Clinical Geneticist: Job Description, Duties and Requirements
Learn about the education and preparation needed to become a clinical geneticist. Get a quick view of the requirements as well as details about the training, job duties and licensing to find out if this is the right career for you.
Clinical geneticists focus on analyzing, evaluating and caring for patients with genetic diseases. They screen for inherited conditions and diseases derived from altered DNA. This job requires a bachelor's degree in a biological or physical science field, followed by either a Doctor of Medicine or Doctor of Osteopathic Medicine degree. Then, a candidate must complete a total of 6 years combination of residency and training in order to earn the required certification. Additionally, M.D.s must also pass the USMLE (United States Medical Licensing Examination); D.O.s must take the COMPLEX (Comprehensive Osteopathic Medical Licensing Exam). This career field might appeal to an individual with interests in genetic traits, medical practice and disease prevention.
|Required Education|| Bachelor's degree in biological or natural science field |
M.D. (Doctor of Medicine) degree
D.O. (Doctor of Osteopathic Medicine) degree
|Additional Requirements||6 years residency/training|
|Licensure and Certification Required|| USMLE (United States Medical Licensing Exam) licensing for M.D.s |
COMPLEX (Comprehensive Osteopathic Medical Licensing Exam) licensing for D.O.s
ABMG (American Board of Medical Geneticists) certification
|Projected Job Growth (2012-2022)*||18% for all physicians and surgeons|
|Mean Salary (2013)*||$187,200 for various types of physicians and surgeons|
Source: *U.S. Bureau of Labor Statistics
Clinical geneticists are specialized physicians who diagnose and treat patients with inherited or otherwise genetically influenced health issues. They organize screenings for inborn errors, prescribe therapy and interact with genetic counselors.
A clinical geneticist evaluates patients at risk for inherited diseases, like Alzheimer's disease, and treats inherited disorders such as cystic fibrosis, hemophilia and sickle cell disease. Geneticists also treat different forms of cancer and other abnormal conditions associated with genetic alteration.
The American Board of Medical Genetics (ABMG) offers clinical certification for the areas of genetics, molecular genetics, biochemical genetics and cytogenetics (www.abmg.org). They offer additional certification in the subspecialties of molecular genetic pathology and medical biochemical genetics.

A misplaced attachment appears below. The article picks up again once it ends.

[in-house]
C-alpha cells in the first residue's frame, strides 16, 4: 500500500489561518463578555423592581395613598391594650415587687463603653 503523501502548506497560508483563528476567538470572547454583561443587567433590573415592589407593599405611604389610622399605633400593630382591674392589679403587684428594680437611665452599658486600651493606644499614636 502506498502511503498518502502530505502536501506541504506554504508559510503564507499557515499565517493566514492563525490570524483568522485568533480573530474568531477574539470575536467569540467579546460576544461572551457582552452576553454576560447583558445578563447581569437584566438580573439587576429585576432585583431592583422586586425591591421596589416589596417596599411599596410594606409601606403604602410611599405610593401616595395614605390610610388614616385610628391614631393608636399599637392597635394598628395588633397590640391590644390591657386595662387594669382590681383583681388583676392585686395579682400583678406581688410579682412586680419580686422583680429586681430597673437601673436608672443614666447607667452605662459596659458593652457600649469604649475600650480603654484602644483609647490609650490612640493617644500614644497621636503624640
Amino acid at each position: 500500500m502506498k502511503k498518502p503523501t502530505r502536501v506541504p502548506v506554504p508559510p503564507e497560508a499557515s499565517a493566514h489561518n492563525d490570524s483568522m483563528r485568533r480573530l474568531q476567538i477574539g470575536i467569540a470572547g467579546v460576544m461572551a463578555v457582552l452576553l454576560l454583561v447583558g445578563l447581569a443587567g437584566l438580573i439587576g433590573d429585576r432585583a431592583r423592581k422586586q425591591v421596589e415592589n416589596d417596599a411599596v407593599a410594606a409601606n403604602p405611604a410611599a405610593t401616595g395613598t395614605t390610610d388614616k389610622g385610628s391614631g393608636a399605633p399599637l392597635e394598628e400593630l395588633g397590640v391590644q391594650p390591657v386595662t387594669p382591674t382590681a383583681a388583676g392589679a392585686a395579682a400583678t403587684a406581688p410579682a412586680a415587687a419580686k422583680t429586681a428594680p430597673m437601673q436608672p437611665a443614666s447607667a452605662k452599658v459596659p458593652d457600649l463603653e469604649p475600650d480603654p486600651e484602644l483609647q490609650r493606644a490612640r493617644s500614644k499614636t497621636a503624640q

Medical geneticists begin by evaluating the medical histories of their patients and their patients' families. They collect and analyze DNA samples using gel electrophoresis, Southern blot analysis, polymerase chain reaction analysis and other biochemical processes.
They may supervise the laboratory technicians who conduct testing and manage the collection of documents. Clinical geneticists also coordinate testing, management and treatment information with genetic counselors.
According to the U.S. Bureau of Labor Statistics (BLS), the employment of physicians and surgeons, including clinical geneticists, is predicted to grow by 18% from 2012-2022, which is faster than average. In May of 2013, the BLS estimated the annual average salary of various types of physicians and surgeons to be $187,200.
Aspiring geneticists must finish as much as eight years of education plus approximately six years of residency to earn ABMG certification. Generally, individuals complete a biological or physical science bachelor's degree program in order to be prepared for medical school. After completing a Medical Doctor (M.D.) or Doctor of Osteopathic Medicine (D.O.) degree program, students are eligible for a residency program.
An M.D. or a D.O. can serve a 2-year residency in internal medicine, pediatrics or another medical specialty followed by a genetics fellowship. Alternately, one can enter a 4-5 year residency that pairs genetics with another specialty. Another year of training is needed to be eligible for either ABMG subspecialty certification.
Like all physicians, geneticists must pass the multi-step United States Medical Licensing Examination (USMLE) in order to practice; those on the D.O. path can take the USMLE or the Comprehensive Osteopathic Medical Licensing Exam (COMLEX). The three steps are typically taken in the second year and then the fourth year of medical school and at the end of the resident's first year.
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